The IDF Sword Batallion

by Norman Berdichevsky (July 2015)

Bedouin IDF soldiers in 1949

Two non-Jewish minority communities in Israel, the Druze (a deviant Shi’a Muslim group) and Circassians (Sunni Muslims whose ancestors were exiled to Palestine from the Caucasus), are subject to mandatory conscription to the IDF. Additionally, members of several Bedouin tribes volunteer as well as individual Muslim and Christian Arabs. The decision of the first two groups to accept obligatory service in the Israeli military forces was made at their own request. As early as the summer of 1948, after years of intense pressure by the Palestinian Higher Arab committee to join in the fight to prevent a Jewish state, units of the three groups defected and switched sides to fight with the Jews.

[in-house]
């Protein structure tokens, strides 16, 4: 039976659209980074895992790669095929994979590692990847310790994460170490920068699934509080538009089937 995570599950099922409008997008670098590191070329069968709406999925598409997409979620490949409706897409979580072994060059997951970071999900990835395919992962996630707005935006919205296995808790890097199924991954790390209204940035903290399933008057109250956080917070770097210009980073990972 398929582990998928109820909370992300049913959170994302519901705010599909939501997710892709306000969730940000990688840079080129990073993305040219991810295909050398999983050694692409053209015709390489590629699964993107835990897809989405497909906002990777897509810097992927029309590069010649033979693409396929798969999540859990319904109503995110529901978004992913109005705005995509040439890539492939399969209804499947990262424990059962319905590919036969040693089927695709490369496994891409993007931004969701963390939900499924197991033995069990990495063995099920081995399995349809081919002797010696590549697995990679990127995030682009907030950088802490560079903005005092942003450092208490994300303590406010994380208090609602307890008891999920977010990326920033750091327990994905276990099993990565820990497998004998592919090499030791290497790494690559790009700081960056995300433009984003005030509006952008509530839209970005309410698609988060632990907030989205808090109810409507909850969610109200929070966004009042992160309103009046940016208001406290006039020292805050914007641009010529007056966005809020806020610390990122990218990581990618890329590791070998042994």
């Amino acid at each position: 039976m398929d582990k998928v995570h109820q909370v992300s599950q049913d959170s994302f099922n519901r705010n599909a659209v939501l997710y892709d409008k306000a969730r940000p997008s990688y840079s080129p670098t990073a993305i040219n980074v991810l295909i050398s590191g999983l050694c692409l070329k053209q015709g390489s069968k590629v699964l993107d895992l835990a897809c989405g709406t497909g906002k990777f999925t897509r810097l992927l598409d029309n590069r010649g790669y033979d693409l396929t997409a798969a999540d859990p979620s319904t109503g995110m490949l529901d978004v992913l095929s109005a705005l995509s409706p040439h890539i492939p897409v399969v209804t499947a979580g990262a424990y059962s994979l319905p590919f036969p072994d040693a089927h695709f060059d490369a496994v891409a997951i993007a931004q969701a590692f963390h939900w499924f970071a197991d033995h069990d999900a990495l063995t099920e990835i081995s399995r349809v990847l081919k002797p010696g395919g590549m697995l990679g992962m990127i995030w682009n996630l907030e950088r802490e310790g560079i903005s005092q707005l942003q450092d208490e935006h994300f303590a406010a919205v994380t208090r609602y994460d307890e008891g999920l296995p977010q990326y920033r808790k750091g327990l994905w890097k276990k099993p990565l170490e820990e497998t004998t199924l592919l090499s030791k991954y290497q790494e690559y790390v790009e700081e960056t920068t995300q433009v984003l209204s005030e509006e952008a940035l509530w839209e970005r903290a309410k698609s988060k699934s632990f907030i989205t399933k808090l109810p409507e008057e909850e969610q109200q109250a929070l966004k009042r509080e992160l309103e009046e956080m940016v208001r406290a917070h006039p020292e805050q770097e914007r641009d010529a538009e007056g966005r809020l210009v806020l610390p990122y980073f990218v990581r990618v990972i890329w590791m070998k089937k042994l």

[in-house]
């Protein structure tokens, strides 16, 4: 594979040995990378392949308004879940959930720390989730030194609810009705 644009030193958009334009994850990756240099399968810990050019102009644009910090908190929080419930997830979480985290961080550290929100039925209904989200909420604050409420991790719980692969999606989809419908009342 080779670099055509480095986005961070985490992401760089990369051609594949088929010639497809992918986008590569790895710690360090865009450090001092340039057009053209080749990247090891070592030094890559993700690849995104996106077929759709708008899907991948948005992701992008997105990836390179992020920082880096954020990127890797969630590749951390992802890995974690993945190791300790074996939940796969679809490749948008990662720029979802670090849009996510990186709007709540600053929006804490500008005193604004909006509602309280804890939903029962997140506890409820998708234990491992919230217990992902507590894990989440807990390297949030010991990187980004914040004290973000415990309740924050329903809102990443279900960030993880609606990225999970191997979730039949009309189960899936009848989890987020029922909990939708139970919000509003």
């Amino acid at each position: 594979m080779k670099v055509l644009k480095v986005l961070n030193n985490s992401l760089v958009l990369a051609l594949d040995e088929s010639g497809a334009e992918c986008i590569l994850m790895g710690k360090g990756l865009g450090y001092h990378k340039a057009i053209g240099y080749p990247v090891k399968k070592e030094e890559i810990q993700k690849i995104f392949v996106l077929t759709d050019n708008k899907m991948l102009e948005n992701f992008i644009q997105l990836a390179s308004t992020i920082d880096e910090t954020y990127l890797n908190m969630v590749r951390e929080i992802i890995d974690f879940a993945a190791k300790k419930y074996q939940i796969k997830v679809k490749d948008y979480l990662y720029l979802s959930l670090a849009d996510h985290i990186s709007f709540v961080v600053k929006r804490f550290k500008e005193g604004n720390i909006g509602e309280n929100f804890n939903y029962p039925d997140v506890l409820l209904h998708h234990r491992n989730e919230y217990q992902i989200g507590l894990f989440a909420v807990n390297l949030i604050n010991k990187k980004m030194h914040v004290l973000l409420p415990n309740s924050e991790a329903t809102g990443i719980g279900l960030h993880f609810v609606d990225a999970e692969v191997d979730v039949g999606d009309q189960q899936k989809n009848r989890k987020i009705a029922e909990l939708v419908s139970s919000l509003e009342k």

The designated unit for them was attached to the Oded Brigade and fought in Operation Hiram in October 1948. Since then, it has fought with distinction in every war. Today, the unit is also the natural choice for a growing number of Christian and Muslim Arab volunteers.

Originally, a special minority unit, known since 1987 as The IDF Sword Battalion (Hebrew: ???? ????, Gdud Herev, Arabic: ????? ??????), was formerly called Unit 300 or The IDF Minorities Unit. Since the 1980s however, Druze, Circassian and individual Arab and Bedouin soldiers at their own request have joined regular combat units, attaining high ranks and commendations for distinguished service.